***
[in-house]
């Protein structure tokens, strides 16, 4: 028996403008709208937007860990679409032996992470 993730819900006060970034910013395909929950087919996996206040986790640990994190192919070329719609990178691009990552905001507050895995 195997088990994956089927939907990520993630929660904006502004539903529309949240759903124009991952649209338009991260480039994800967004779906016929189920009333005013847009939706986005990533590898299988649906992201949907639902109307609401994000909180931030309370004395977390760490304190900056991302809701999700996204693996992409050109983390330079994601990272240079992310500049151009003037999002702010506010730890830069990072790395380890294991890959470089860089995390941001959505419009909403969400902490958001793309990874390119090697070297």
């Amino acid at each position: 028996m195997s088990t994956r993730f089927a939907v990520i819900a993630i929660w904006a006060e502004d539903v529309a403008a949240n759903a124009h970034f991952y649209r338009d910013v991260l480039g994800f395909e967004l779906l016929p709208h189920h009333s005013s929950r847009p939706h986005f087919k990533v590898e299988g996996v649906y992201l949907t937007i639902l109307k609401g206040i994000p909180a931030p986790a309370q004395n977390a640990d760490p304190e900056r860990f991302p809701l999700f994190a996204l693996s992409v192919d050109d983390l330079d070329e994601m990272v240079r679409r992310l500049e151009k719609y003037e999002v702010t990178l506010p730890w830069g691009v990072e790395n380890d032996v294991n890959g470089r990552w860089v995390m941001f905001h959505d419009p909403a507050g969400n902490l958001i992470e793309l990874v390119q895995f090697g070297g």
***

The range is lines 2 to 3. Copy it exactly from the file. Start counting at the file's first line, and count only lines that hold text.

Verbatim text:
């Protein structure tokens, strides 16, 4: 028996403008709208937007860990679409032996992470 993730819900006060970034910013395909929950087919996996206040986790640990994190192919070329719609990178691009990552905001507050895995 195997088990994956089927939907990520993630929660904006502004539903529309949240759903124009991952649209338009991260480039994800967004779906016929189920009333005013847009939706986005990533590898299988649906992201949907639902109307609401994000909180931030309370004395977390760490304190900056991302809701999700996204693996992409050109983390330079994601990272240079992310500049151009003037999002702010506010730890830069990072790395380890294991890959470089860089995390941001959505419009909403969400902490958001793309990874390119090697070297």
């Amino acid at each position: 028996m195997s088990t994956r993730f089927a939907v990520i819900a993630i929660w904006a006060e502004d539903v529309a403008a949240n759903a124009h970034f991952y649209r338009d910013v991260l480039g994800f395909e967004l779906l016929p709208h189920h009333s005013s929950r847009p939706h986005f087919k990533v590898e299988g996996v649906y992201l949907t937007i639902l109307k609401g206040i994000p909180a931030p986790a309370q004395n977390a640990d760490p304190e900056r860990f991302p809701l999700f994190a996204l693996s992409v192919d050109d983390l330079d070329e994601m990272v240079r679409r992310l500049e151009k719609y003037e999002v702010t990178l506010p730890w830069g691009v990072e790395n380890d032996v294991n890959g470089r990552w860089v995390m941001f905001h959505d419009p909403a507050g969400n902490l958001i992470e793309l990874v390119q895995f090697g070297g």